The British government doesn’t plan on changing inheritance tax support for family businesses, despite a recent report from one of the country's top universities recommending the removal of business property relief.
At a meeting with UK lobby group the Institute for Family Business, exchequer secretary David Gauke said that when the Office of Tax Simplification reviewed the country’s tax reliefs recently, it didn’t recommend removing BPR for inheritance tax.
Under BPR, next-gens who inherit a stake in the family business do not have to pay a succession tax. The relief is crucial to growth, IFB said, and if removed would increase sales or liquidations of family businesses.
“We are encouraged by the minister’s response that BPR is seen as a tax policy that provides encouragement to the family business sector,” Grant Gordon, IFB’s director general, said in a statement.
“BPR needs to be retained in full as its removal would have a devastating impact on growth of successful family businesses, and on investment in the sector,” he added.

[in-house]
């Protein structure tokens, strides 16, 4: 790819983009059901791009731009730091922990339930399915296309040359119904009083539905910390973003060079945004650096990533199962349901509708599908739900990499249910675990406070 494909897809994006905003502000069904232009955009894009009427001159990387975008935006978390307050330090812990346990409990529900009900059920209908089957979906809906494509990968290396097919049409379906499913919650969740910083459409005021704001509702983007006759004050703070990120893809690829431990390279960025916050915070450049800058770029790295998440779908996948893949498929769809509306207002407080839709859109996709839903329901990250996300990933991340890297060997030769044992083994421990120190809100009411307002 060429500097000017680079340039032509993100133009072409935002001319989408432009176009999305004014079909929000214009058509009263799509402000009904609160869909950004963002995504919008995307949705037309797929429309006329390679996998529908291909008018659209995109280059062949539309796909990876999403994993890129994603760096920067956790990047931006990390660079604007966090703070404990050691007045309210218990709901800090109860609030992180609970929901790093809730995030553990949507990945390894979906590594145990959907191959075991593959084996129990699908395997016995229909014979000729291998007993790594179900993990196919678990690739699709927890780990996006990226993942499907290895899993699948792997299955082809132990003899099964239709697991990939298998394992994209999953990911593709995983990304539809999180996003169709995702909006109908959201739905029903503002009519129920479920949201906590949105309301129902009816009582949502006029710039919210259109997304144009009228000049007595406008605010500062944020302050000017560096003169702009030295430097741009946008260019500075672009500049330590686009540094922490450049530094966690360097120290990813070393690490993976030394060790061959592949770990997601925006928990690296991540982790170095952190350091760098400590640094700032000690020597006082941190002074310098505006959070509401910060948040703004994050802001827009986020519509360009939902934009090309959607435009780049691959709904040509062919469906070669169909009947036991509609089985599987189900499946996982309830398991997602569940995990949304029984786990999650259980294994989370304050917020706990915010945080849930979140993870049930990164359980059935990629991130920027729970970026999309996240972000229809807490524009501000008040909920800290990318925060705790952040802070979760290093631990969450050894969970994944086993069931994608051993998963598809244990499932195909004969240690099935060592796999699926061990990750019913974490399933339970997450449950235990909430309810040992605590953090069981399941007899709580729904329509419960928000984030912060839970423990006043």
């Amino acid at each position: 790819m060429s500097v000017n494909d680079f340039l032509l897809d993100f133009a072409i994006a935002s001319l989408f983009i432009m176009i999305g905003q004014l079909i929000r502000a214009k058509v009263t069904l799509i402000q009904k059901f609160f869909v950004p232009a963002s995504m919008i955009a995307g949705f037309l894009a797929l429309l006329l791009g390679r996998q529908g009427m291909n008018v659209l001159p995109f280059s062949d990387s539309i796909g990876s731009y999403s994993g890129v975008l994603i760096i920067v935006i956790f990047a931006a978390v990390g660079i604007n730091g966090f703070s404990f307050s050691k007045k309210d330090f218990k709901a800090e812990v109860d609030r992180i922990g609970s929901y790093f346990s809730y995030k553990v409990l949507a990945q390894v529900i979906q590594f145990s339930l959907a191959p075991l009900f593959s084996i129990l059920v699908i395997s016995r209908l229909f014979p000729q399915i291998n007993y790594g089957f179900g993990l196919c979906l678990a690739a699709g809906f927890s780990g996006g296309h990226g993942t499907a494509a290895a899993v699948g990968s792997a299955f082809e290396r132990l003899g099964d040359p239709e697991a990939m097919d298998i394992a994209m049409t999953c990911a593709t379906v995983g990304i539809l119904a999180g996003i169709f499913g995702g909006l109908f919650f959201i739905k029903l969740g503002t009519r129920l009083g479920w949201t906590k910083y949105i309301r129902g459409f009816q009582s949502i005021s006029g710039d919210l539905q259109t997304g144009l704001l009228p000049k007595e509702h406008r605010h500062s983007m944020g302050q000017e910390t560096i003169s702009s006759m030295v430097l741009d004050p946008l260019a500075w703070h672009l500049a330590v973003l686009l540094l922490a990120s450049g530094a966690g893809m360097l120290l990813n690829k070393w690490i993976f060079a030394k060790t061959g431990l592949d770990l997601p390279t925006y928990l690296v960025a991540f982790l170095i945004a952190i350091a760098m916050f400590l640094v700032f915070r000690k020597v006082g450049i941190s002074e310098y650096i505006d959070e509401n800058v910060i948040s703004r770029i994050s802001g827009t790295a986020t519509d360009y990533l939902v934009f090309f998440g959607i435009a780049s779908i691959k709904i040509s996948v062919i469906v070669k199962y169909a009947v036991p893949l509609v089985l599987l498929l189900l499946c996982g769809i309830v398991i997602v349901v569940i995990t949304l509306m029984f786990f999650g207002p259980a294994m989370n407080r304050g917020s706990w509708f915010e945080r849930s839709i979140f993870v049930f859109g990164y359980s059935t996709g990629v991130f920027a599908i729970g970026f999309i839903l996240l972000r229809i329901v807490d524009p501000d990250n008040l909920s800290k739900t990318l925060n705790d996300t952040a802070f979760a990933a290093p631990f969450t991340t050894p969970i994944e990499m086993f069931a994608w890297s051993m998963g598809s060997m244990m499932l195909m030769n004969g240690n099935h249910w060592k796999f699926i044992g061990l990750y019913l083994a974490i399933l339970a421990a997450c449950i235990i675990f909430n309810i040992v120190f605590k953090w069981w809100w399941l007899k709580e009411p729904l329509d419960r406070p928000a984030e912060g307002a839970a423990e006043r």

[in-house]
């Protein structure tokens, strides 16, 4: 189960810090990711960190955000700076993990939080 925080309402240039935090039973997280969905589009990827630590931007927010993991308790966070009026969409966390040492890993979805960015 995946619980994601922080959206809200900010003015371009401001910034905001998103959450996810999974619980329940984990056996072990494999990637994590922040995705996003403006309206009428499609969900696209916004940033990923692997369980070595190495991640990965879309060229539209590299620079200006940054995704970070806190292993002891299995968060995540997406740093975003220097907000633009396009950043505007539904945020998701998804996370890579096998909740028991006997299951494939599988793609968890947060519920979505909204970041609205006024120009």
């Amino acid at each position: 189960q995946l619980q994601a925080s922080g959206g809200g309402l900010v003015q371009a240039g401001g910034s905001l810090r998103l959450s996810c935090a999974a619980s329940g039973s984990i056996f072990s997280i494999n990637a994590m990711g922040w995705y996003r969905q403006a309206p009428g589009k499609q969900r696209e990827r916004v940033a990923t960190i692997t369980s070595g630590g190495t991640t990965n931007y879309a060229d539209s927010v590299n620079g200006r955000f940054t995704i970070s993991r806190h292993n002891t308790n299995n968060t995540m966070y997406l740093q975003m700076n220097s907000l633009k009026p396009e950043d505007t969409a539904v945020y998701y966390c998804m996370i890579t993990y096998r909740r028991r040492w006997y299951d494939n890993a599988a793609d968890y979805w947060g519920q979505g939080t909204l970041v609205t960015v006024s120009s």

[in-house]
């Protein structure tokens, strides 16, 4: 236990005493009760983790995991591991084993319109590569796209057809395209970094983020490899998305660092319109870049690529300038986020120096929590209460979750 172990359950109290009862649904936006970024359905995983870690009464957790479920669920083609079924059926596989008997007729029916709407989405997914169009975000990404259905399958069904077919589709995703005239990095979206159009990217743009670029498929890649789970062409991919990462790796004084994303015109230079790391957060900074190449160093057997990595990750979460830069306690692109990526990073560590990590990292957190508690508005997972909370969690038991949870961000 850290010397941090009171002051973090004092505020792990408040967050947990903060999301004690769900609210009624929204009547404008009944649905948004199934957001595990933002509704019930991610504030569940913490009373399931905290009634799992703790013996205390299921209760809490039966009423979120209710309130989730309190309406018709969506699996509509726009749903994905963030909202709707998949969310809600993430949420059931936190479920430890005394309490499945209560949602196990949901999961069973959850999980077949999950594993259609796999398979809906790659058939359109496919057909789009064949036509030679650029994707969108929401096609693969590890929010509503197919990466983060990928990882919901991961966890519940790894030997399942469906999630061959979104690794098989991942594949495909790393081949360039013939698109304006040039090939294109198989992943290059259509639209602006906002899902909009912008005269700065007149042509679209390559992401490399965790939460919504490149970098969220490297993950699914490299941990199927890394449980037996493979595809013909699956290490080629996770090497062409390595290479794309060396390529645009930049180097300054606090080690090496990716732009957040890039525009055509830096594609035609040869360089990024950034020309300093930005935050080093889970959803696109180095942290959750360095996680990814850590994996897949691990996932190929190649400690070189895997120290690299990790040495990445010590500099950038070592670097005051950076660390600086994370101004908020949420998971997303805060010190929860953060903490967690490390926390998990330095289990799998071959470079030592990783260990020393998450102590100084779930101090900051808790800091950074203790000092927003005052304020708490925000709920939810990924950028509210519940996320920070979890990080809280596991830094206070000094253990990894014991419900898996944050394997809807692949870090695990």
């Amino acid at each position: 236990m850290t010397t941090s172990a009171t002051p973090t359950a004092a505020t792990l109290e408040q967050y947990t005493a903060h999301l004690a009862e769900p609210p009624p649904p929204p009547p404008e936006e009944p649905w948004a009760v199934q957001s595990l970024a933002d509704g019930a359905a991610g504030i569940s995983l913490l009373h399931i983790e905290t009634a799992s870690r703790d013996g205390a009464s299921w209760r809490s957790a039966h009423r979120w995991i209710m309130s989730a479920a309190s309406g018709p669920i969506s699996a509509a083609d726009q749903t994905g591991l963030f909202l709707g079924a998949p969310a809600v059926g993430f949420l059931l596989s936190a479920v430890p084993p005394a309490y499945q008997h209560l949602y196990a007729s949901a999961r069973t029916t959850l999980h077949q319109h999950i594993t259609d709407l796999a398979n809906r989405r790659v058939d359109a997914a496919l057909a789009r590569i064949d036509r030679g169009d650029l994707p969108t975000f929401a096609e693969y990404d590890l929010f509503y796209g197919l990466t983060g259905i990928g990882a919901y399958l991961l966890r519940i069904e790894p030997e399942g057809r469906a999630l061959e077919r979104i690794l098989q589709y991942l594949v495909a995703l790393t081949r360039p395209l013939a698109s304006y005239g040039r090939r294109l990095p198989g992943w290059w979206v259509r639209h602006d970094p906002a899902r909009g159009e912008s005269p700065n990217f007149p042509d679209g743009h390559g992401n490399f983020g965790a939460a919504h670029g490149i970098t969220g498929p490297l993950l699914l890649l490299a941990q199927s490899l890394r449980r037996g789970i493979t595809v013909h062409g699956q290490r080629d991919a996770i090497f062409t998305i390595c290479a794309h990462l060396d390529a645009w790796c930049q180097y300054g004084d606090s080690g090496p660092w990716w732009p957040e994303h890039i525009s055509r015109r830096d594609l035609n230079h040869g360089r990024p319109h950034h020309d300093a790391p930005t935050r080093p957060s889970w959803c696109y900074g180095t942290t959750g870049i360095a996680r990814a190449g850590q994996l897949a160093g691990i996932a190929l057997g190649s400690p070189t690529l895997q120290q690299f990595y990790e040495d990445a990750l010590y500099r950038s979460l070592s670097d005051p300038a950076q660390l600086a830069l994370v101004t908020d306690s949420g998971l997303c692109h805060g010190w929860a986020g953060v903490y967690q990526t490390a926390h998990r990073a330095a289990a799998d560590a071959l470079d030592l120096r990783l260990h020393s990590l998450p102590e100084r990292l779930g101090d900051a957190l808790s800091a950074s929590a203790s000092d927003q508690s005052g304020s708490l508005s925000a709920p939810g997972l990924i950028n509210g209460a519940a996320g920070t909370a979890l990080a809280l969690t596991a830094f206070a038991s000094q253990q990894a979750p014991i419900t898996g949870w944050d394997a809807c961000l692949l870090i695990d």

A report by the London School of Economics for the UK's Department for Business, Innovation and Skills in November called for the removal of the relief, arguing this could incentivise family business owners to reconsider their business structure and bring in professional managers, as well as increasing government revenues.
But in a submission to the Treasury last year, the IFB said BPR “facilitates the transfer of family management and ownership of the businesses between generations” and allows “a long-term approach which focuses on stability and sustainability”.
It added: “In the absence of such relief ... the inheritance tax, which any successful business would attract, would almost certainly require a sale, liquidation or substantial borrowing. The death of a major shareholder could bring a profitable business to an end.”
Ross Warburton, IFB chairman and a fifth-generation member of family-owned bakery company Warburtons, said that without BPR, his family “would have been forced to sell the business and would not have been able to pay the inheritance tax duties after the deaths of the previous generation of owners”.
He added that its removal “could lead to the premature transfer of ownership to the next generation, before they fully understood how to be responsible owners”.
Family businesses account for two-thirds of the UK's private companies, according to the IFB’s latest research, produced by Oxford Economics. In 2010, they contributed £81.7 billion (€92.8 billion) in tax receipts, or 14% of total government revenue.